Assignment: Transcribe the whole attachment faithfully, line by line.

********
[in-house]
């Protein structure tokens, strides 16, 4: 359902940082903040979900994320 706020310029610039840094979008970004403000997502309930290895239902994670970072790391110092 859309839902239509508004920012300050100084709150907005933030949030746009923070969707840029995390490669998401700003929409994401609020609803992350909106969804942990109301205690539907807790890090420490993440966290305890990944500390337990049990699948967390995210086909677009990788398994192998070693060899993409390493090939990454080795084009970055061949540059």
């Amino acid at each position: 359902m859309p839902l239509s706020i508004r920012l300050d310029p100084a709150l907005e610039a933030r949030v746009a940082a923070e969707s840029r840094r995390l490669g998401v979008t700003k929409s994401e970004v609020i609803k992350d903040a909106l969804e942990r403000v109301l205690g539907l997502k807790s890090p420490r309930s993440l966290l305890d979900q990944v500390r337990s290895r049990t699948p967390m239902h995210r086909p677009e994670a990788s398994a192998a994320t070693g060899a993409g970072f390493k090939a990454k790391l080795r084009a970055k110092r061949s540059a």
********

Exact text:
[in-house]
């Protein structure tokens, strides 16, 4: 359902940082903040979900994320 706020310029610039840094979008970004403000997502309930290895239902994670970072790391110092 859309839902239509508004920012300050100084709150907005933030949030746009923070969707840029995390490669998401700003929409994401609020609803992350909106969804942990109301205690539907807790890090420490993440966290305890990944500390337990049990699948967390995210086909677009990788398994192998070693060899993409390493090939990454080795084009970055061949540059």
């Amino acid at each position: 359902m859309p839902l239509s706020i508004r920012l300050d310029p100084a709150l907005e610039a933030r949030v746009a940082a923070e969707s840029r840094r995390l490669g998401v979008t700003k929409s994401e970004v609020i609803k992350d903040a909106l969804e942990r403000v109301l205690g539907l997502k807790s890090p420490r309930s993440l966290l305890d979900q990944v500390r337990s290895r049990t699948p967390m239902h995210r086909p677009e994670a990788s398994a192998a994320t070693g060899a993409g970072f390493k090939a990454k790391l080795r084009a970055k110092r061949s540059a």